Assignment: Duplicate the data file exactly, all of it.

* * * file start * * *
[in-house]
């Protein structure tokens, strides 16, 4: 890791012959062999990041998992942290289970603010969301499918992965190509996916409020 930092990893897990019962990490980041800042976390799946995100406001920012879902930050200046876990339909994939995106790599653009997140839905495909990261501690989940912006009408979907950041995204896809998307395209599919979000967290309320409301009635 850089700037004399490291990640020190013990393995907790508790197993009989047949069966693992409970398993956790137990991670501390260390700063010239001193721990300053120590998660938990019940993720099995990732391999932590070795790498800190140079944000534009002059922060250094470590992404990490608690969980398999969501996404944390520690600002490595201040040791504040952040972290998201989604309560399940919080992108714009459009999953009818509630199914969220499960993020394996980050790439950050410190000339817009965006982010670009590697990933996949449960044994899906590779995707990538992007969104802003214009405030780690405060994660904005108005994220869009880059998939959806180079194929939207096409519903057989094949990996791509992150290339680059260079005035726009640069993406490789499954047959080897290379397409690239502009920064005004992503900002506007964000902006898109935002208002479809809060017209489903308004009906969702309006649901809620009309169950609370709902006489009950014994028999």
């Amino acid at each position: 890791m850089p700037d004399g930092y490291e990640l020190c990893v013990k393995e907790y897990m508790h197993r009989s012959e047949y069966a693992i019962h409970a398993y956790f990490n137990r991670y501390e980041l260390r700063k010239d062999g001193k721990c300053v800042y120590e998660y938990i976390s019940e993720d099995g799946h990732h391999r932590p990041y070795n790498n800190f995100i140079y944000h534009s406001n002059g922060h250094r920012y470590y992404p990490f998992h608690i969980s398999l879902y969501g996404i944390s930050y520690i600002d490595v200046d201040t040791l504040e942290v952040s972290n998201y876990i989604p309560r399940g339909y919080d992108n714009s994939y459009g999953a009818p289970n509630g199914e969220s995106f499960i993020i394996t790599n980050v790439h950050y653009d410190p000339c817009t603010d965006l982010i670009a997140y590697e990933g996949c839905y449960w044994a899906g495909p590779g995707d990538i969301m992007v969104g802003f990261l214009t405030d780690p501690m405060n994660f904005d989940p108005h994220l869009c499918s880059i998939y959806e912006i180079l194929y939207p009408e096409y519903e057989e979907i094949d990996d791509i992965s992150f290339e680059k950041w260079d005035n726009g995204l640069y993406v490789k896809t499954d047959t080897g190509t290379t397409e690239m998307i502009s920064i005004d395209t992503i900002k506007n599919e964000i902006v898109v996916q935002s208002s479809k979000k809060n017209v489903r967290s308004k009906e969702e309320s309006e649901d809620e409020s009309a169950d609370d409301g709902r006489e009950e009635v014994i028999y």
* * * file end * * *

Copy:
[in-house]
């Protein structure tokens, strides 16, 4: 890791012959062999990041998992942290289970603010969301499918992965190509996916409020 930092990893897990019962990490980041800042976390799946995100406001920012879902930050200046876990339909994939995106790599653009997140839905495909990261501690989940912006009408979907950041995204896809998307395209599919979000967290309320409301009635 850089700037004399490291990640020190013990393995907790508790197993009989047949069966693992409970398993956790137990991670501390260390700063010239001193721990300053120590998660938990019940993720099995990732391999932590070795790498800190140079944000534009002059922060250094470590992404990490608690969980398999969501996404944390520690600002490595201040040791504040952040972290998201989604309560399940919080992108714009459009999953009818509630199914969220499960993020394996980050790439950050410190000339817009965006982010670009590697990933996949449960044994899906590779995707990538992007969104802003214009405030780690405060994660904005108005994220869009880059998939959806180079194929939207096409519903057989094949990996791509992150290339680059260079005035726009640069993406490789499954047959080897290379397409690239502009920064005004992503900002506007964000902006898109935002208002479809809060017209489903308004009906969702309006649901809620009309169950609370709902006489009950014994028999």
């Amino acid at each position: 890791m850089p700037d004399g930092y490291e990640l020190c990893v013990k393995e907790y897990m508790h197993r009989s012959e047949y069966a693992i019962h409970a398993y956790f990490n137990r991670y501390e980041l260390r700063k010239d062999g001193k721990c300053v800042y120590e998660y938990i976390s019940e993720d099995g799946h990732h391999r932590p990041y070795n790498n800190f995100i140079y944000h534009s406001n002059g922060h250094r920012y470590y992404p990490f998992h608690i969980s398999l879902y969501g996404i944390s930050y520690i600002d490595v200046d201040t040791l504040e942290v952040s972290n998201y876990i989604p309560r399940g339909y919080d992108n714009s994939y459009g999953a009818p289970n509630g199914e969220s995106f499960i993020i394996t790599n980050v790439h950050y653009d410190p000339c817009t603010d965006l982010i670009a997140y590697e990933g996949c839905y449960w044994a899906g495909p590779g995707d990538i969301m992007v969104g802003f990261l214009t405030d780690p501690m405060n994660f904005d989940p108005h994220l869009c499918s880059i998939y959806e912006i180079l194929y939207p009408e096409y519903e057989e979907i094949d990996d791509i992965s992150f290339e680059k950041w260079d005035n726009g995204l640069y993406v490789k896809t499954d047959t080897g190509t290379t397409e690239m998307i502009s920064i005004d395209t992503i900002k506007n599919e964000i902006v898109v996916q935002s208002s479809k979000k809060n017209v489903r967290s308004k009906e969702e309320s309006e649901d809620e409020s009309a169950d609370d409301g709902r006489e009950e009635v014994i028999y």